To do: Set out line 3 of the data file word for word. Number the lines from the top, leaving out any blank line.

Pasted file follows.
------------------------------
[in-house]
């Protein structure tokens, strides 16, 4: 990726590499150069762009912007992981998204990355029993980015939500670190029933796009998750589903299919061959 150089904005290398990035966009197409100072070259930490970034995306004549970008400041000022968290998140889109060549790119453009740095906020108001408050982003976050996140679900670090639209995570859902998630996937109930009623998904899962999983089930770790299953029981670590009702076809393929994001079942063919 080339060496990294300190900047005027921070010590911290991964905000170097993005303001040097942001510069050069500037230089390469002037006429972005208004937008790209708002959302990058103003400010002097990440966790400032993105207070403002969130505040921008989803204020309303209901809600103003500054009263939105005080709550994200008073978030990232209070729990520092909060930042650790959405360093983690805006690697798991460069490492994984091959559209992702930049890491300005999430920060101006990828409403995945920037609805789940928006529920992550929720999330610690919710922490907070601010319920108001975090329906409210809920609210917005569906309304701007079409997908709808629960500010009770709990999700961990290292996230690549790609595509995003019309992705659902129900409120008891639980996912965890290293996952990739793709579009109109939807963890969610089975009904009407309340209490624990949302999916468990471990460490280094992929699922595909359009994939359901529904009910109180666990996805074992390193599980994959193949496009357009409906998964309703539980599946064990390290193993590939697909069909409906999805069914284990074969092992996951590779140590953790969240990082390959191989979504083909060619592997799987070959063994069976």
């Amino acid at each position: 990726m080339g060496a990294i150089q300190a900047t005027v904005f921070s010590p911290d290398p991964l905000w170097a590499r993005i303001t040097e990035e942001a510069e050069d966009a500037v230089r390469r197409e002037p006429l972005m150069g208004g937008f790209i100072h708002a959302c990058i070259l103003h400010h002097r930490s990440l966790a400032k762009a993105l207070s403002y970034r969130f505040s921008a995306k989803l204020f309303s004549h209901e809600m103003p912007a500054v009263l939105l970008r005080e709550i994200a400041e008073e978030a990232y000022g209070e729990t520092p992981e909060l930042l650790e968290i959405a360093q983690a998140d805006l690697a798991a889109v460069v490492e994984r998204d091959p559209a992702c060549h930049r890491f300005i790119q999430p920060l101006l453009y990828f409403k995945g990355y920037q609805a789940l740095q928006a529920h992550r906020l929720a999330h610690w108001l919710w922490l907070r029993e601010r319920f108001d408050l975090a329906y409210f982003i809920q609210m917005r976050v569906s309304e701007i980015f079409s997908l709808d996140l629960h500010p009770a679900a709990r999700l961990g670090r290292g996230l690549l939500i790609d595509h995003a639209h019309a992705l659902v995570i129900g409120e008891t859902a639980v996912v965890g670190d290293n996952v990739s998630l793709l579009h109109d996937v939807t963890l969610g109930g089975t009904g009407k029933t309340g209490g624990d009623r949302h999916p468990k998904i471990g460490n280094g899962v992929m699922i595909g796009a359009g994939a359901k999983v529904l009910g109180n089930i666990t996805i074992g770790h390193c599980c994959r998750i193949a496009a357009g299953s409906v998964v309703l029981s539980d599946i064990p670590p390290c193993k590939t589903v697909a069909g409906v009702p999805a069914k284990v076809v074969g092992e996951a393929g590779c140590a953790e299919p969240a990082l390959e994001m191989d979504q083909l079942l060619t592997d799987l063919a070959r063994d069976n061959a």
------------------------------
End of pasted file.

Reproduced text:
């Amino acid at each position: 990726m080339g060496a990294i150089q300190a900047t005027v904005f921070s010590p911290d290398p991964l905000w170097a590499r993005i303001t040097e990035e942001a510069e050069d966009a500037v230089r390469r197409e002037p006429l972005m150069g208004g937008f790209i100072h708002a959302c990058i070259l103003h400010h002097r930490s990440l966790a400032k762009a993105l207070s403002y970034r969130f505040s921008a995306k989803l204020f309303s004549h209901e809600m103003p912007a500054v009263l939105l970008r005080e709550i994200a400041e008073e978030a990232y000022g209070e729990t520092p992981e909060l930042l650790e968290i959405a360093q983690a998140d805006l690697a798991a889109v460069v490492e994984r998204d091959p559209a992702c060549h930049r890491f300005i790119q999430p920060l101006l453009y990828f409403k995945g990355y920037q609805a789940l740095q928006a529920h992550r906020l929720a999330h610690w108001l919710w922490l907070r029993e601010r319920f108001d408050l975090a329906y409210f982003i809920q609210m917005r976050v569906s309304e701007i980015f079409s997908l709808d996140l629960h500010p009770a679900a709990r999700l961990g670090r290292g996230l690549l939500i790609d595509h995003a639209h019309a992705l659902v995570i129900g409120e008891t859902a639980v996912v965890g670190d290293n996952v990739s998630l793709l579009h109109d996937v939807t963890l969610g109930g089975t009904g009407k029933t309340g209490g624990d009623r949302h999916p468990k998904i471990g460490n280094g899962v992929m699922i595909g796009a359009g994939a359901k999983v529904l009910g109180n089930i666990t996805i074992g770790h390193c599980c994959r998750i193949a496009a357009g299953s409906v998964v309703l029981s539980d599946i064990p670590p390290c193993k590939t589903v697909a069909g409906v009702p999805a069914k284990v076809v074969g092992e996951a393929g590779c140590a953790e299919p969240a990082l390959e994001m191989d979504q083909l079942l060619t592997d799987l063919a070959r063994d069976n061959a």